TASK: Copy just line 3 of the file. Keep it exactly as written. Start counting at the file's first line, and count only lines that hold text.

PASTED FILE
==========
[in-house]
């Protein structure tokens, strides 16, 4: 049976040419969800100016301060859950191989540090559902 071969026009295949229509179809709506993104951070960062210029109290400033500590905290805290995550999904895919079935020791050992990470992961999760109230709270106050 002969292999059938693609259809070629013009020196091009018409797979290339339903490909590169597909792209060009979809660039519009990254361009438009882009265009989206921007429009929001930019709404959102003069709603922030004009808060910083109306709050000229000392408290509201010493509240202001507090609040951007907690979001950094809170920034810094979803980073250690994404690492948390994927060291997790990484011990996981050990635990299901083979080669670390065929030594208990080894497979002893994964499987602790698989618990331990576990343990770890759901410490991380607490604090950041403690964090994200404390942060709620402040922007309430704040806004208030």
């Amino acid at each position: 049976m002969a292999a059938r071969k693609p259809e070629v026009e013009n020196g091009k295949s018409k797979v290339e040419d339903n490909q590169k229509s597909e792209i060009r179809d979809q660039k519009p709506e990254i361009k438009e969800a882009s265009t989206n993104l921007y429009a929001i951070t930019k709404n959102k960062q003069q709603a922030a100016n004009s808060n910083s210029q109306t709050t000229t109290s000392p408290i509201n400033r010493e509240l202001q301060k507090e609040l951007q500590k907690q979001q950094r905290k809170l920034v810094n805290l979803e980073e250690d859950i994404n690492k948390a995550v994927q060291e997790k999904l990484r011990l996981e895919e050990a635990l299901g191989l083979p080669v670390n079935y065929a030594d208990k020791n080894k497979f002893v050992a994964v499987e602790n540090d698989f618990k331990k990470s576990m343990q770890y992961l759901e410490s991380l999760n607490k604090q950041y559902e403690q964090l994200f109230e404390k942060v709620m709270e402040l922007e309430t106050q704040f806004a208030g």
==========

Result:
């Amino acid at each position: 049976m002969a292999a059938r071969k693609p259809e070629v026009e013009n020196g091009k295949s018409k797979v290339e040419d339903n490909q590169k229509s597909e792209i060009r179809d979809q660039k519009p709506e990254i361009k438009e969800a882009s265009t989206n993104l921007y429009a929001i951070t930019k709404n959102k960062q003069q709603a922030a100016n004009s808060n910083s210029q109306t709050t000229t109290s000392p408290i509201n400033r010493e509240l202001q301060k507090e609040l951007q500590k907690q979001q950094r905290k809170l920034v810094n805290l979803e980073e250690d859950i994404n690492k948390a995550v994927q060291e997790k999904l990484r011990l996981e895919e050990a635990l299901g191989l083979p080669v670390n079935y065929a030594d208990k020791n080894k497979f002893v050992a994964v499987e602790n540090d698989f618990k331990k990470s576990m343990q770890y992961l759901e410490s991380l999760n607490k604090q950041y559902e403690q964090l994200f109230e404390k942060v709620m709270e402040l922007e309430t106050q704040f806004a208030g």